Tuesday, September 21, 2010

Requirements for Good Teaching

A while back, I came across an online Faculty Focus article about the top 10 requirements for good teaching. Please see the abbreviated list below. The full article, which was reprinted from the Teaching Professor Newsletter, can be found at the Faculty Focus site. I hope you will click comments below and give us your thoughts on the list and suggest additions and/or deletions.

Good Teaching: Top 10 Requirements by Dr. Richard W. Leblanc (rleblanc@yorku.ca. ):

One. Good teaching is as much about passion as it is about reason.
Two. Good teaching is about substance and treating students as consumers of knowledge.
Three. Good teaching is about listening, questioning, being responsive and remembering that each student and class is different.
Four. Good teaching is about not always having a fixed agenda and being rigid, but being flexible, fluid, experimenting, and having the confidence to react and adjust to changing circumstances
Five. Good teaching is also about style.
Six. And this is very important, good teaching is about humor.
Seven. Good teaching is about caring, nurturing and developing minds and talents.
Eight. Good teaching is supported by strong and visionary leadership, and very tangible institutional support—resources, personnel, and funds.
Nine. Good teaching is about mentoring between senior and junior faculty, teamwork, and being recognized and promoted by one’s peers.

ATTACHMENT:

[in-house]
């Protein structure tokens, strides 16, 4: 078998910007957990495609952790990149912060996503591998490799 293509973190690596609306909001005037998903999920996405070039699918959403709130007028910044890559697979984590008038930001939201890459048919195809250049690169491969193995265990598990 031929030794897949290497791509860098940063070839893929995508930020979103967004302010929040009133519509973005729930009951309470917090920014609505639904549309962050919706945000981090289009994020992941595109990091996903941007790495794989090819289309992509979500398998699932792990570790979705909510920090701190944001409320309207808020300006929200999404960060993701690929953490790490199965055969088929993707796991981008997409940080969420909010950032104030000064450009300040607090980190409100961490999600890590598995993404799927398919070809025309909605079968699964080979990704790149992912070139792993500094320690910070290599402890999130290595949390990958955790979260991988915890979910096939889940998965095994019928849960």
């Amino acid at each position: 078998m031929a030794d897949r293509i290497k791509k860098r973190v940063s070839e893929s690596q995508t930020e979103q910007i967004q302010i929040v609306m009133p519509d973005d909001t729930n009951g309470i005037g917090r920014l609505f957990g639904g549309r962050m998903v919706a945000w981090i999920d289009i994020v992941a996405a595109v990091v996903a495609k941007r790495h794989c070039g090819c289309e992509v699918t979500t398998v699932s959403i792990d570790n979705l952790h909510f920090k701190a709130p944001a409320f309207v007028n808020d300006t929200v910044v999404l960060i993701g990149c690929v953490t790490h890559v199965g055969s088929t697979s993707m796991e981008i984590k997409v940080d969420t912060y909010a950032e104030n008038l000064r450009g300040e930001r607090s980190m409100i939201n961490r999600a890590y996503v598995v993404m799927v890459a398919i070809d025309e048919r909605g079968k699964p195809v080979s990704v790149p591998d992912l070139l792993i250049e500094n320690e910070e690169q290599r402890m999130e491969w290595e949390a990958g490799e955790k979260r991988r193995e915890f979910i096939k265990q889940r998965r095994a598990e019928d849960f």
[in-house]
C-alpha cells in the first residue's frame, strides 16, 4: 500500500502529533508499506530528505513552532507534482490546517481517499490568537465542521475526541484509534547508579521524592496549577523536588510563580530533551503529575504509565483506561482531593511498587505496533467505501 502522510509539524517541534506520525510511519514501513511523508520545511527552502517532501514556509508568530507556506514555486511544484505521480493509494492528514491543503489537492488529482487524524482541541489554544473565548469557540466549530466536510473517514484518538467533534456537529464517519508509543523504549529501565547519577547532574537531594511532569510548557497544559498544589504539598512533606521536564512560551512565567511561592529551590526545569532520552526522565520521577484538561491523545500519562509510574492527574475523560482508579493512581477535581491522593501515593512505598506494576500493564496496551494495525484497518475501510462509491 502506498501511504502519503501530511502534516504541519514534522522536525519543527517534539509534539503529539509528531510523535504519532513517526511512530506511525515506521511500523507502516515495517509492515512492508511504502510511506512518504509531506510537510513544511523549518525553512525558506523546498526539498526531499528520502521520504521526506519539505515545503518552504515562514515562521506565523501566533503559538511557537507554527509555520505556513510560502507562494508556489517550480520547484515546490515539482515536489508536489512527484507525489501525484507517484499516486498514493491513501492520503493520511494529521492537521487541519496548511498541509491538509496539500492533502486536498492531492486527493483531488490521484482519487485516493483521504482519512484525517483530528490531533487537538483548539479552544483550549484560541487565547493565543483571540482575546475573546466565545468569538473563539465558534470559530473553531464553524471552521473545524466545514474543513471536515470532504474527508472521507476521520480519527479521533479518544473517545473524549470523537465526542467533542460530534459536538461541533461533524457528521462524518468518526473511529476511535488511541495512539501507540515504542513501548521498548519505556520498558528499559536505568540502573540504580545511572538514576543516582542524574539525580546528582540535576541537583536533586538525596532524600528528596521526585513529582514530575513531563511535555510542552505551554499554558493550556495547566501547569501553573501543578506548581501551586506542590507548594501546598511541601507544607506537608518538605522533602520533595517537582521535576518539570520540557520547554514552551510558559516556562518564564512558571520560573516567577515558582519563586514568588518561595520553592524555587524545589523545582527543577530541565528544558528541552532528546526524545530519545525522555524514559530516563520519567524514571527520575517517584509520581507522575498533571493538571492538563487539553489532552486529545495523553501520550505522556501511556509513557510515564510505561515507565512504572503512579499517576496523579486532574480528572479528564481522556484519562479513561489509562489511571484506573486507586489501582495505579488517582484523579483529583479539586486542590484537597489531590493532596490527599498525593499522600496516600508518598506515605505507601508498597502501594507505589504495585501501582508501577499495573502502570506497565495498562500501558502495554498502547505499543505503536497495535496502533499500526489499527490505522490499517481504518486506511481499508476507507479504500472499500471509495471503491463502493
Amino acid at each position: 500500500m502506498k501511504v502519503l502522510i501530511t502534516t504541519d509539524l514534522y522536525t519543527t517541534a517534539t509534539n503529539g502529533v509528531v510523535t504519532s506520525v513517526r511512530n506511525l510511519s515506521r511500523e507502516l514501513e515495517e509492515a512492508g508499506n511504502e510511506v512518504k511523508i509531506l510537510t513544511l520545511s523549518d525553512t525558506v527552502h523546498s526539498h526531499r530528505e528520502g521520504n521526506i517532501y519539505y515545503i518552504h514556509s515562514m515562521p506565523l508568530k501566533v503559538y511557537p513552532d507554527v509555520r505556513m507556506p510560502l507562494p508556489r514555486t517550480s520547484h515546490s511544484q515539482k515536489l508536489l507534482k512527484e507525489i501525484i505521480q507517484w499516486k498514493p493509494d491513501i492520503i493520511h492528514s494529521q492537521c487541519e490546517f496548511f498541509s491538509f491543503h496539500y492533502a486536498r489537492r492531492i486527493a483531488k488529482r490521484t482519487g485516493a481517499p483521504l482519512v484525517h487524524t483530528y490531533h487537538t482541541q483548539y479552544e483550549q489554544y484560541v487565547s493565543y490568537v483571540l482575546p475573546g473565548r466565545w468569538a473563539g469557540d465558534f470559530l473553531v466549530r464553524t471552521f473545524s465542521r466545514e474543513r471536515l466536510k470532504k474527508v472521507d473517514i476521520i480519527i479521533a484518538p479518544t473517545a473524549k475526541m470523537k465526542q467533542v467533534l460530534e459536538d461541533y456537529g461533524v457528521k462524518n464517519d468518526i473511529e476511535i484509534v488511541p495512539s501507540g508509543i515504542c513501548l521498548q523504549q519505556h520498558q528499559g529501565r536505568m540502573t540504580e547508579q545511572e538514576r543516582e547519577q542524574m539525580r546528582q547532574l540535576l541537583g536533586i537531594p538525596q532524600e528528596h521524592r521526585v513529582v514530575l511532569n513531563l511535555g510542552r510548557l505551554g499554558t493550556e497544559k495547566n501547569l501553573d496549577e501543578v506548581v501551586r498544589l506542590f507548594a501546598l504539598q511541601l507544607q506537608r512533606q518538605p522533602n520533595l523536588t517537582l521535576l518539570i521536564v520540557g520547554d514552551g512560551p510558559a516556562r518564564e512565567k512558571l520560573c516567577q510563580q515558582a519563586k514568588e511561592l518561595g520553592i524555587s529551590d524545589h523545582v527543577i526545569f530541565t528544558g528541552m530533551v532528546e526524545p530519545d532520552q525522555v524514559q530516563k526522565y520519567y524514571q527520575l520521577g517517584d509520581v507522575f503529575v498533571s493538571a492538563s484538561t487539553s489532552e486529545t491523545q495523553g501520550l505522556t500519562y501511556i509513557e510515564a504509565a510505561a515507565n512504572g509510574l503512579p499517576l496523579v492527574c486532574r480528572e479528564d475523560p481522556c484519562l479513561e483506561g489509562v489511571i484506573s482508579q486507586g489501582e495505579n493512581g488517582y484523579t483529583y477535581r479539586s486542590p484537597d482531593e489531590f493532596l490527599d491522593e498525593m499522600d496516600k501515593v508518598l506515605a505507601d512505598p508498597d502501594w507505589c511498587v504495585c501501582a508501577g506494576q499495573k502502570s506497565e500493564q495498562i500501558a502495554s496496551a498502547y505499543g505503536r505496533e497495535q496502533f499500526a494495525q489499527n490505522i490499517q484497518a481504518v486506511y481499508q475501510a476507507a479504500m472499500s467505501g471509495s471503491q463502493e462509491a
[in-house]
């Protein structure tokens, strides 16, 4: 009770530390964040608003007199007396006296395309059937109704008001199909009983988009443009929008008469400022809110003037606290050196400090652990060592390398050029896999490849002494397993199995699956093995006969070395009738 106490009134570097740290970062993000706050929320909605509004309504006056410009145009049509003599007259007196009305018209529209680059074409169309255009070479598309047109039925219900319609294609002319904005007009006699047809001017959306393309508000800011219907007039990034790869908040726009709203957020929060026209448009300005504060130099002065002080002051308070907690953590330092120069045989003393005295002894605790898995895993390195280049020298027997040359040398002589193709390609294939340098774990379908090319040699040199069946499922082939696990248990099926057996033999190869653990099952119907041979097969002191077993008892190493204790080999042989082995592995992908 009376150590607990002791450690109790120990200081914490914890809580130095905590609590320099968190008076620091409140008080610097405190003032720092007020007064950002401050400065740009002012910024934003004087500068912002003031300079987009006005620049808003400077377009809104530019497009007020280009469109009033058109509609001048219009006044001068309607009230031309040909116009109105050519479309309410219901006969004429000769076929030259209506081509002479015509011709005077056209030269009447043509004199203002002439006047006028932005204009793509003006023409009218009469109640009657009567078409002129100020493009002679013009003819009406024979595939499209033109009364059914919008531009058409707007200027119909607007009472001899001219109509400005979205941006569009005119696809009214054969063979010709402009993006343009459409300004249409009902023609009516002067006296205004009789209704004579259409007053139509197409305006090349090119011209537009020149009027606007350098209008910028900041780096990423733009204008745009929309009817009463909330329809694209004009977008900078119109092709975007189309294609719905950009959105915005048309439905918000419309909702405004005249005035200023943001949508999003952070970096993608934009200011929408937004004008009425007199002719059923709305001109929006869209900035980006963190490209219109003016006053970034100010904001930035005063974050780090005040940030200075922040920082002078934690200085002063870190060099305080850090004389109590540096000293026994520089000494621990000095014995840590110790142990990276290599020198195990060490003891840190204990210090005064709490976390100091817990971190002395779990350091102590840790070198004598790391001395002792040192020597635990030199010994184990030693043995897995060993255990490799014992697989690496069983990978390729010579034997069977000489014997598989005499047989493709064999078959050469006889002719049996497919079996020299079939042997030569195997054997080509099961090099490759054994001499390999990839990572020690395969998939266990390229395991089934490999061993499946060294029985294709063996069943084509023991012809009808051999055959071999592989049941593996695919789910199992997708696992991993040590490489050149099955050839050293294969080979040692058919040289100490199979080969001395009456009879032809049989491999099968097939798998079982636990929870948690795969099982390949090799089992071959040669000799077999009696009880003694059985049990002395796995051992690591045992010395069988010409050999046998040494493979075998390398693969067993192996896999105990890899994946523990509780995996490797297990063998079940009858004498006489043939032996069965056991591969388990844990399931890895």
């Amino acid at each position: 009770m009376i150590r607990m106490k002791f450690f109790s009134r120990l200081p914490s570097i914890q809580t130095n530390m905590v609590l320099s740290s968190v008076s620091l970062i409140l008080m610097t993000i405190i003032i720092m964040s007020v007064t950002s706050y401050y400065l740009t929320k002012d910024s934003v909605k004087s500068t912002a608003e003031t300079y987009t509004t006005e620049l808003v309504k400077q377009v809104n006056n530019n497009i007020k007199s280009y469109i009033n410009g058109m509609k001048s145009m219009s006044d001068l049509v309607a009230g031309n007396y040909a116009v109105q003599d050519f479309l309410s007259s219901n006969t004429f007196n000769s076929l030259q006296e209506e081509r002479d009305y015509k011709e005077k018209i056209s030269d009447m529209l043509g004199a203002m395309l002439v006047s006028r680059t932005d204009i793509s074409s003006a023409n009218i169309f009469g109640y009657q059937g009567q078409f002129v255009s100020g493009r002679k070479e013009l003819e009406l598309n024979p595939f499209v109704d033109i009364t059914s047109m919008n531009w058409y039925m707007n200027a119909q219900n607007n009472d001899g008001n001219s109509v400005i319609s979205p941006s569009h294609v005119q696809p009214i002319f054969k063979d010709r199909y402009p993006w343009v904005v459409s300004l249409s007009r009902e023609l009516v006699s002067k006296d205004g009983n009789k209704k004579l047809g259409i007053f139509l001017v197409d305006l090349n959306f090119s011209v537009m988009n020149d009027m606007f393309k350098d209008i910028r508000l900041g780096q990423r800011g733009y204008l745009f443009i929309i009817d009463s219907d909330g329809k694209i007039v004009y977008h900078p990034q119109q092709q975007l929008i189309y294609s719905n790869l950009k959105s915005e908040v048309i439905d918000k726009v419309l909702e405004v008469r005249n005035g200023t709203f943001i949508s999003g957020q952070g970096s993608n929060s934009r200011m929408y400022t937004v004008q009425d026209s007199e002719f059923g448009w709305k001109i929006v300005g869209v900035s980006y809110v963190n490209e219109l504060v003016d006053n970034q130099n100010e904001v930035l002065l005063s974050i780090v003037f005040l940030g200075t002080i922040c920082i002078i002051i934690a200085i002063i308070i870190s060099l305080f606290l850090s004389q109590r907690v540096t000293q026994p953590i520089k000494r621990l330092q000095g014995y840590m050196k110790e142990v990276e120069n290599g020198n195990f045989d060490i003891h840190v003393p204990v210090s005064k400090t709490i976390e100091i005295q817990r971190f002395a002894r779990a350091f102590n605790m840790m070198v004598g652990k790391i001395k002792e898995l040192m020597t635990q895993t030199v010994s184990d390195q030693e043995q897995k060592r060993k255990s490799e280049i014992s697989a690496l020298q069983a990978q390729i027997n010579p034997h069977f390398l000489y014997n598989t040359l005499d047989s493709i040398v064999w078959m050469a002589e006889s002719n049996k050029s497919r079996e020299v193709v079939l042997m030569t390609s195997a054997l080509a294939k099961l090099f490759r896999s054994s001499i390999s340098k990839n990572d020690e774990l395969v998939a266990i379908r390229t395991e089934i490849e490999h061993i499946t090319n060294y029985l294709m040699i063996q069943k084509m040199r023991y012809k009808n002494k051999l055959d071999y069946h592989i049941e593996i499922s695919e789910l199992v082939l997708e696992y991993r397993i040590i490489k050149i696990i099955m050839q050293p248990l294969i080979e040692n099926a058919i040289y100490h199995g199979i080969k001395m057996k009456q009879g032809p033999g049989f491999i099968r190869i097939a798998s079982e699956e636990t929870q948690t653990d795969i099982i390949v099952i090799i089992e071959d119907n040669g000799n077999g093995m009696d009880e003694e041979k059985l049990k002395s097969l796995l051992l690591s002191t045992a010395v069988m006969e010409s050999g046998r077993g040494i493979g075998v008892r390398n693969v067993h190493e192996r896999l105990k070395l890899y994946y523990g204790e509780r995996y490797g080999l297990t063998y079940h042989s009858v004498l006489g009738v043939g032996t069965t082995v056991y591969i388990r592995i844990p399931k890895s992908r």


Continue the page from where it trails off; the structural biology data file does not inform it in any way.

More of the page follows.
Ten. At the end of the day, good teaching is about having fun, experiencing pleasure and intrinsic rewards … like locking eyes with a student in the back row and seeing the synapses and neurons connecting, thoughts being formed, the person becoming better, and a smile cracking across a face as learning all of a sudden happens.

Friday, July 23, 2010

A Little Less Talk and a Lot More Listening

A recent post by Maryellen Weimer, on her Teaching Professor Blog, was about various principles of teaching proposed by Ronald Markert (reference below). Of the principles outlined, one really caught my attention:

"Good teachers do not talk as much as the less effective colleagues do--Good teachers talk less because their students are talking more."

This principle reminds me of one of my favorite quotes about teaching:

"Teaching is listening, learning is talking" by Deborah Meier.

I used this quote once in a workshop and received some push back from a few faculty members because they believed this statement about teaching is too simplistic. I understand their point, especially in terms of established disciplinary styles of teaching. In any event, I think all teachers should do a little less talking and a lot more listening.